Like balayage and beach waves, social media and salon business can work beautifully together. But deciding to create a Facebook, YouTube, Twitter or Instagram account is the easy part. Being able to create original (or curated) content, and listen to social discourse while keeping track of likes, follows, hashtags and the ever-changing algorithm updates is what distinguishes a great social media footprint from a mediocre one. Read on to learn from legends and next-generation beauty pros who openly share the secrets to their success.
American Salon: When did you first start using social media?
SAM VILLA: We started with Facebook and immediately hairdressers were engaging with us. So, we added a YouTube channel for sharing educational videos.
AS: What do you do on social media to take your brand to another level?
SV: We interact with stylists from all over the world, sharing tips and tricks and techniques on cutting, braiding and finishing hair—and we do it on a weekly basis. The first time we did a video on “Twist Cutting” it was a huge turning point for our brand. We discovered that giving this education away for free, stylists have returned the favor by not only following us, but also by using our tools everyday behind the chair.
AS: Which platforms are you tackling next?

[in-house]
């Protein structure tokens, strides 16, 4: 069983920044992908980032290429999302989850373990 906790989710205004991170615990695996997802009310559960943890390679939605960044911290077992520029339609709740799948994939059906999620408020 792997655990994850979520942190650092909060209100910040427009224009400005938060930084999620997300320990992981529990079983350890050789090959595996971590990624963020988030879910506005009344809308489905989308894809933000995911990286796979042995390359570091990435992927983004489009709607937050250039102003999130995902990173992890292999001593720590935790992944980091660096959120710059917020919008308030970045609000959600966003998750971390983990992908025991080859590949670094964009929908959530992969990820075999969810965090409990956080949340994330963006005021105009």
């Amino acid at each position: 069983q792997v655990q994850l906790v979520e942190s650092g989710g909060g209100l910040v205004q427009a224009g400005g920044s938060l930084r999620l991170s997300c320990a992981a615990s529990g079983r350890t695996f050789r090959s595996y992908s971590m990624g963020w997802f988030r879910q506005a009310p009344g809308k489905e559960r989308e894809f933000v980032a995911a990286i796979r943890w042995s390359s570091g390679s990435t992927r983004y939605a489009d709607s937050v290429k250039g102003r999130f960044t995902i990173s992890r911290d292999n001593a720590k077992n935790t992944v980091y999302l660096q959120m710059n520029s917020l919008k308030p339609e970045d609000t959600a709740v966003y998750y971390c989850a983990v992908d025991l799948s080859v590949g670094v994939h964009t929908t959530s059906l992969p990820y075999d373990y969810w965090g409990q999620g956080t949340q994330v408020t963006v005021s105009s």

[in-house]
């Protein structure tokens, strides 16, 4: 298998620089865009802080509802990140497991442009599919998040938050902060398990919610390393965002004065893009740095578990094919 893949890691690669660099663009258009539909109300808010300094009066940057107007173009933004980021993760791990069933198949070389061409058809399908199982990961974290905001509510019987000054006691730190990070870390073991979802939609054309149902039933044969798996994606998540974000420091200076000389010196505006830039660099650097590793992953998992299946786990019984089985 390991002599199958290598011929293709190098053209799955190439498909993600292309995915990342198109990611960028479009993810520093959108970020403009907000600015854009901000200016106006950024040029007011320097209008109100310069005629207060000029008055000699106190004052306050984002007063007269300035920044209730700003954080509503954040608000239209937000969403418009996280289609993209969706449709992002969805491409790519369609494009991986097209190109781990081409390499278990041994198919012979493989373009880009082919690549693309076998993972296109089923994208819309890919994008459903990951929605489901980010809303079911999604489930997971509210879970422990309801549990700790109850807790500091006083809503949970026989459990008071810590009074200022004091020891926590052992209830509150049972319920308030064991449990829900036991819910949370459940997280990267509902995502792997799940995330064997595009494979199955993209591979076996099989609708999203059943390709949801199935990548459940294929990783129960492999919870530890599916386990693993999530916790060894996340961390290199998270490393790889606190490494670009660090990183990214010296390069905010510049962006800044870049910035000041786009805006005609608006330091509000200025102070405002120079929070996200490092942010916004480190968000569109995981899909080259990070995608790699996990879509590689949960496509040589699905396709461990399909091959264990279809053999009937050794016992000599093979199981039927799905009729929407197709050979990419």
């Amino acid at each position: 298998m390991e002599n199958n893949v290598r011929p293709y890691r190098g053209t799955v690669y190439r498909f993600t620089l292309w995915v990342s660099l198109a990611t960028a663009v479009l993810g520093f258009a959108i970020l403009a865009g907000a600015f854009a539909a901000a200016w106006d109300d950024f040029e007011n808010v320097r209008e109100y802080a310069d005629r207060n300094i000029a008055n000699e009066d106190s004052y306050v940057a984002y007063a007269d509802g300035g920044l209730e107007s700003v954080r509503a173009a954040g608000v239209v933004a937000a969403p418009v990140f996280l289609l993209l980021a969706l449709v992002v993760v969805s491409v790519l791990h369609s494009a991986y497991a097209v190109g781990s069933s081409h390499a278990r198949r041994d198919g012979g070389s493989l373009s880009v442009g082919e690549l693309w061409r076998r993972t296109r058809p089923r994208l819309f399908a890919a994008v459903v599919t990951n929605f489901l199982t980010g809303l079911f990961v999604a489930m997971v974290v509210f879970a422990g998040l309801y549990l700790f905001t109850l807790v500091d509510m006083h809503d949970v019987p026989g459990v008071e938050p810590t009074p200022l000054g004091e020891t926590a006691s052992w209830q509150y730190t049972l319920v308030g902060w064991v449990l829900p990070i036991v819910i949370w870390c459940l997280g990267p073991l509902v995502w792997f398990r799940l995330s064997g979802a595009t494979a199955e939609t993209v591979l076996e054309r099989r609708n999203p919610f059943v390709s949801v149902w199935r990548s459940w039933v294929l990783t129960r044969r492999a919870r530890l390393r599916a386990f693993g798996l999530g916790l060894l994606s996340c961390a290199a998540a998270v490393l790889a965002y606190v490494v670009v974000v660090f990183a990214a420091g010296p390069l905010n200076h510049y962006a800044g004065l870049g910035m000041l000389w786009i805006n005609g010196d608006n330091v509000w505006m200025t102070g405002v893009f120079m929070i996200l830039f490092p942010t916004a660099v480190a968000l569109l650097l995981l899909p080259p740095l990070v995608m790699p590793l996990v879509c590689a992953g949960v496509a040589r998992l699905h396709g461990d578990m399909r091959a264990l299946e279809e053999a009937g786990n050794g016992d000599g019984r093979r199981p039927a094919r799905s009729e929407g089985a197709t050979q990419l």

SV: We’re exploring how we can maximize Snapchat, Periscope and the ‘Live’ feature on Facebook for educational content.
AMERICAN SALON: How has the social movement affected your career?
HARRY JOSH: It’s helped me be able to help others. I want my social media accounts to showcase more than just my work with hair—I use them as a place to spread awareness for issues that are important to me.
AS: In what way?
HJ: It’s helped me reach more people than ever before. Social media all of a sudden makes you accessible to people all over the country—all over the world [and when they are in my town, they seek me out]. These are people I would have never been able to interact with before and now it’s so easy.
AMERICAN SALON: What has been the biggest benefit to joining social media?
TED GIBSON: It has kept me relevant and current, which is essential in the business of beauty.
AS: What surprises you most about how clients interact with your salon?